TEACHERS, nurses and other healthcare professionals are among those well placed to save hundreds of young women in Australia in danger of being forced into marriage each year, and resource tools are being launched this week to help them.
Australian Catholic Religious Against Trafficking in Humans (ACRATH) is holding a Zoom launch on Thursday (August 27) of a suite of new and revised resources for its battle against forced marriage.
A highlight of the launch will be the release of the 35-minute 2020 ACRATH Forced Marriage Video Presentation for educators, healthcare professionals and frontline responders including child-protection workers.
That will be followed by a Q&A session involving a representative of the Australian Federal Police, who deal with cases of forced marriage.
During the 2019/20 financial year, the AFP received 92 reports of forced marriage, with just over half of these relating to victims under the age of 18 years.
Seventy per cent of the reports alleged that victims were taken offshore or the intent was for them to travel offshore for the purpose of forced marriage.
The most vulnerable group seen by the AFP during that time was young females between the ages of 15 and 19 years.
Liz Payne, who developed the resources on dealing with forced marriage, spent more than five years with ACRATH building networks across Australia with her ACRATH colleagues, educating Australian secondary school teachers and frontline workers, and developing resources.
She has brought all her knowledge and collaborations together in the free-to-access 2020 ACRATH Recorded Forced Marriage Video Presentation.
The video has been developed for awareness-raising, education and training.
It outlines appropriate support for those in, or at risk of, forced marriage and for forced-marriage survivors.
“Importantly, the video also provides a consistent set of safe referral pathways,” ACRATH said.
“The forced-marriage video explores the complexities of forced marriage, the impact on a victim of forced marriage, the extent of the problem in Australia and globally, and referral pathways for victims and survivors.
“It is a compelling tool for those working to combat forced marriage, and provides disturbing information about forced marriage in Australia.”
Supporting resources developed specifically for educators, marriage celebrants and clergy, midwives, nurses and other healthcare professionals, and for frontline professionals, including child-protection workers, will accompany the video presentation.
Ms Payne said it was important for people working in those areas to know the right referral pathways for a person who disclosed a forced marriage or an imminent forced marriage.
“Without knowing the correct way to respond to someone, that person can be left very vulnerable and their safety jeopardised,” she said.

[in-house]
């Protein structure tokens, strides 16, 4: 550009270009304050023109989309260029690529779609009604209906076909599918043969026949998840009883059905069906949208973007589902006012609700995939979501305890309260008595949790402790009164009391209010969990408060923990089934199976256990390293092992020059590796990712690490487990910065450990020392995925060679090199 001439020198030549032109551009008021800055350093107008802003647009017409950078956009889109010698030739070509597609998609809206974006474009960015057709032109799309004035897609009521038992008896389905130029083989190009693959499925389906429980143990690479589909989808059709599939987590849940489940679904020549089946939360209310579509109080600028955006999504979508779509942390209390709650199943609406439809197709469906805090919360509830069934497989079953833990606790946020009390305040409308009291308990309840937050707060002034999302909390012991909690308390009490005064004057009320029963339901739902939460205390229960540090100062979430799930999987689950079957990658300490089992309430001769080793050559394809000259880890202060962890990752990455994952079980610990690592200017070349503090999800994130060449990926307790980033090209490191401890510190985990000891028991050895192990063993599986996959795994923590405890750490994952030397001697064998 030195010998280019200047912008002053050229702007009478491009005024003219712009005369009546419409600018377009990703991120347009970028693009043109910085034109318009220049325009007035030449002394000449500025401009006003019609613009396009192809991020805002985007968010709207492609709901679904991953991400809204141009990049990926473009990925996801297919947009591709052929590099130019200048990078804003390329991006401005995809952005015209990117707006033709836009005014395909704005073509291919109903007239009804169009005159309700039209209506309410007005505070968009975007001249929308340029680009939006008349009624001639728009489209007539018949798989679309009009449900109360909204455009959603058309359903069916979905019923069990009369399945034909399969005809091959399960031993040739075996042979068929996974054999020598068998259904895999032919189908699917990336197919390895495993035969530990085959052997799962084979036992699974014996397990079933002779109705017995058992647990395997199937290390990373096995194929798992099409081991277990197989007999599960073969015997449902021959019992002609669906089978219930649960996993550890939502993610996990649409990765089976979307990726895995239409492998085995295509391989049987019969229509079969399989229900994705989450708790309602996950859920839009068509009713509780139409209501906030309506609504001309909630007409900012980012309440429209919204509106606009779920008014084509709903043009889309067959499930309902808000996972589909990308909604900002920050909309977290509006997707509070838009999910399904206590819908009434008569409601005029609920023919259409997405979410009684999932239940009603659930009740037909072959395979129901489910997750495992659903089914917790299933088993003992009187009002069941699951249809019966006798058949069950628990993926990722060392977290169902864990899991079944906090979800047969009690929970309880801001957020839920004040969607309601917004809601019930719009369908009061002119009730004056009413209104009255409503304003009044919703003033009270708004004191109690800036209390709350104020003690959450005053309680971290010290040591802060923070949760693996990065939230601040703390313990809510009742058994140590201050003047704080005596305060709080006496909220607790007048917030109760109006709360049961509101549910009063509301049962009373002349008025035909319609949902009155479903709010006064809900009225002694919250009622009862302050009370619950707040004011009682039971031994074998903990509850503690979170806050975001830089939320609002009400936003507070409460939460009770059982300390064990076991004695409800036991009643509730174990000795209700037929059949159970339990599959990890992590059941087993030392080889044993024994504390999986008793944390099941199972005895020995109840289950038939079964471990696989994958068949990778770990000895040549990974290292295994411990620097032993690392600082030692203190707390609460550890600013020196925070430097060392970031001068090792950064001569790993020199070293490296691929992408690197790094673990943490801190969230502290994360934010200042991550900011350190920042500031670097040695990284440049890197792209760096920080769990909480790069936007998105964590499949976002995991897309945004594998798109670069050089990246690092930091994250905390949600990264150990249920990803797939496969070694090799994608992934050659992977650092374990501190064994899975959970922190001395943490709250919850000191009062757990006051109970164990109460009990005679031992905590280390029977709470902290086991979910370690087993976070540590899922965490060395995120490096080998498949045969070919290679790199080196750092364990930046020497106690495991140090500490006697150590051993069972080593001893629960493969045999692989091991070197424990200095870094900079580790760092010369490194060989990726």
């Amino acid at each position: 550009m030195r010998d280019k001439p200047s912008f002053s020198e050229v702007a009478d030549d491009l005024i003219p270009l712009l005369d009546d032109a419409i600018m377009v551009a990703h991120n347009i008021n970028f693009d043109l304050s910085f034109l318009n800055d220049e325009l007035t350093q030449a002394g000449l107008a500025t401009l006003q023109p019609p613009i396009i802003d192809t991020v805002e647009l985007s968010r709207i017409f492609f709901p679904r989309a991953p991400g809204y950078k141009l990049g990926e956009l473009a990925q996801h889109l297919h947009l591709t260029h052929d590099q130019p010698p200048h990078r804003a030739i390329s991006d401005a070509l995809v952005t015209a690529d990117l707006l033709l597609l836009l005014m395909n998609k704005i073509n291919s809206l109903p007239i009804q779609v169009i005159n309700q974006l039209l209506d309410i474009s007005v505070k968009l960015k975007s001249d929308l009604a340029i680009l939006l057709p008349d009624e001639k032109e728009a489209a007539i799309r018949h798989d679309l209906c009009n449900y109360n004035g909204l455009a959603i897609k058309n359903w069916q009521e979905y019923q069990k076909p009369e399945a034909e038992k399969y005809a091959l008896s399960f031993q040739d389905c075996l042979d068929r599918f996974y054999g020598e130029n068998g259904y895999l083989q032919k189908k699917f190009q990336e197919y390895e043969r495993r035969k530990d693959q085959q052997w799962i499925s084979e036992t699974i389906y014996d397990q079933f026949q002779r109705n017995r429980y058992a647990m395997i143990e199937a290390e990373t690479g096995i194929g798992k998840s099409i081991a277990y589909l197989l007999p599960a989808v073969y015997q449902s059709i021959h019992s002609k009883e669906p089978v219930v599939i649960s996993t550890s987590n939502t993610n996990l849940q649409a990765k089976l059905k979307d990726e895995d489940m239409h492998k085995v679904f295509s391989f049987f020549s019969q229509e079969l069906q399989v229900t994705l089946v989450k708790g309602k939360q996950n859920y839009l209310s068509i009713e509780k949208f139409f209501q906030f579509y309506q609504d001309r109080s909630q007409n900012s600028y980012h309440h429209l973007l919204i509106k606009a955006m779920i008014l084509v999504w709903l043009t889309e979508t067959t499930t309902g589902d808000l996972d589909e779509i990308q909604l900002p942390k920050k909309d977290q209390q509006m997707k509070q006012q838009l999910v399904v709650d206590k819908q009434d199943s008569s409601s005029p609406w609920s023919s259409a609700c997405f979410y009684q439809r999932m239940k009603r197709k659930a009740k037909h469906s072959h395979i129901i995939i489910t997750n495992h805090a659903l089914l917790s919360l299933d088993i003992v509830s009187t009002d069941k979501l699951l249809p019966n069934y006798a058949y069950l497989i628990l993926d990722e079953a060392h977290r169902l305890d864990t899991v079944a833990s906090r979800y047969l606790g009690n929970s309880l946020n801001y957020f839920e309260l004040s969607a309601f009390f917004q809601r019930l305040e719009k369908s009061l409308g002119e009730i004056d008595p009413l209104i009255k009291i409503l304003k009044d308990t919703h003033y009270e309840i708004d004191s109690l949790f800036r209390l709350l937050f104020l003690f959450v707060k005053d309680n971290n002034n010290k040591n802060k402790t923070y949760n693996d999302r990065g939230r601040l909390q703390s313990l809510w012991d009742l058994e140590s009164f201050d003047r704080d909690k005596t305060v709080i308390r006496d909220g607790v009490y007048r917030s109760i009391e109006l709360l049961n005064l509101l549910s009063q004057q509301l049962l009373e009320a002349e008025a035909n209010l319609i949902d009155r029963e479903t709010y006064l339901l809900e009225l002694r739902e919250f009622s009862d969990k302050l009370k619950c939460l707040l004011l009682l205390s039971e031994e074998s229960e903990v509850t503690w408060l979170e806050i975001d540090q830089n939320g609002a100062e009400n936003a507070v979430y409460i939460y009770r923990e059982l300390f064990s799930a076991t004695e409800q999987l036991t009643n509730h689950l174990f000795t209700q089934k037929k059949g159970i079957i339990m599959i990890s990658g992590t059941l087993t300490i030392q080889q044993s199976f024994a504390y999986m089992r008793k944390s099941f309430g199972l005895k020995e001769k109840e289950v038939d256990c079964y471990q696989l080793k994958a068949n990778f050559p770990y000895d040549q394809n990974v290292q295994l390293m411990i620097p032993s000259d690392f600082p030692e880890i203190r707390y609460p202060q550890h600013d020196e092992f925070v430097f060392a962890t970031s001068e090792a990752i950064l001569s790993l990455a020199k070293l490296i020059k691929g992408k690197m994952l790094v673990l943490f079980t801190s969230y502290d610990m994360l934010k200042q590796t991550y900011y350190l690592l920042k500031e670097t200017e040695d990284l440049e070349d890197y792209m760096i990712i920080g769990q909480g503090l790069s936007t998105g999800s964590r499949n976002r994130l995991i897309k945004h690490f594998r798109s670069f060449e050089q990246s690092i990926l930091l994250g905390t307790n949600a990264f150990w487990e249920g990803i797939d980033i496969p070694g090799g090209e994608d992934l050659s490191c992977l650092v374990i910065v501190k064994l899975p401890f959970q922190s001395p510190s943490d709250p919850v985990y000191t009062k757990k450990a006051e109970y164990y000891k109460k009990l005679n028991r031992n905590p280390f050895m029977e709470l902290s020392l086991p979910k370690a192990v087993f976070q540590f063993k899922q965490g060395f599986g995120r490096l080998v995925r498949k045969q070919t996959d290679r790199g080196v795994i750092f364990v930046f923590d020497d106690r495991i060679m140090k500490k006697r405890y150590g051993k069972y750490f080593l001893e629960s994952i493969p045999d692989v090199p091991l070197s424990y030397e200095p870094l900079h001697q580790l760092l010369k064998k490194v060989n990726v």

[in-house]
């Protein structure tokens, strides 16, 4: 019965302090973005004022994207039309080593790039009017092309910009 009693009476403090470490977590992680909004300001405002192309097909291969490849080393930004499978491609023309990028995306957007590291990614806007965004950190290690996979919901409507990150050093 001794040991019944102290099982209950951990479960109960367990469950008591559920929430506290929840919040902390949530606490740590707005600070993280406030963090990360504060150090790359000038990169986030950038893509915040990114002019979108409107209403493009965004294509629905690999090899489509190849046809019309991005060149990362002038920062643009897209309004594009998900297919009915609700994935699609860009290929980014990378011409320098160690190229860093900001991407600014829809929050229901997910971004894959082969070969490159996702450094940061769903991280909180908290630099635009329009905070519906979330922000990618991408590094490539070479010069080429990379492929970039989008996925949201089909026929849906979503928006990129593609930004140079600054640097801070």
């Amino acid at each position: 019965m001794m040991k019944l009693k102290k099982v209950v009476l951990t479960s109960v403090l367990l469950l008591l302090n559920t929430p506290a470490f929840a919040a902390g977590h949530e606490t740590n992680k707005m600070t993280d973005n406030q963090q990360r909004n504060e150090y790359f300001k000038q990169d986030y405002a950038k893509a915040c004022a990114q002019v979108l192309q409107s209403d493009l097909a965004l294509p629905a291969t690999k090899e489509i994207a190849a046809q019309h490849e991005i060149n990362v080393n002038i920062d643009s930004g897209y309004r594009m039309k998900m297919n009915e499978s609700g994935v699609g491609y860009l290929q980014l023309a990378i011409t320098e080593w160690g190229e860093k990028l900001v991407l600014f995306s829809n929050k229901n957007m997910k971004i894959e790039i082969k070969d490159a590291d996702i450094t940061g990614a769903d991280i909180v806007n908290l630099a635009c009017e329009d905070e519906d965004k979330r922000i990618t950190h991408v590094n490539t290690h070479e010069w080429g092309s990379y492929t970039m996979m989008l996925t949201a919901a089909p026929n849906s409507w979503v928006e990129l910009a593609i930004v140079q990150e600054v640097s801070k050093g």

“If it’s on your radar, you’re more likely to be able to identify a case if you notice the indicators.
“So if you know what to look for then certainly you’re much more in the position to be able to help a victim to get the supports that are required for them.”
Ms Payne said the resources provided training “on what are the identifying behaviours – the indicators; what to do if you get a report (of a forced marriage or someone in danger of a forced marriage); what are the referral pathways; and who are the support agencies”.
“We know that even though the AFP was investigating almost 100 cases last year, there are so many more that will never be reported because of fear of retribution, or of the concern that the victim has in relation to the shame that will be brought upon the family within their community,” she said.
“In fact, the Institute of Criminology estimates that for every victim of human trafficking and modern slavery detected in Australia, there are another four that go undetected.
“As forced marriage is recognised under Australian law as a slavery-like practice, these statistics are sobering.”
Ms Payne said the past five years had seen great collaboration between agencies and organisations such as the AFP and ACRATH, Red Cross and Anti-Slavery Australia.
“By working closely with the AFP and other key organisations, we can take a more holistic approach to the issue and ensure that victims of forced marriage are kept safe, and that laws and policies are developed to protect them,” she said.
Ms Payne said the development of the video and supporting material was prompted by the COVID-19 pandemic.
She said requests for training for child-protection workers could not be delivered face-to-face in some states, but an online resource could be used.
The ACRATH forced-marriage presentation is not recommended for use with school-aged students; it has specifically been developed for workplace professionals.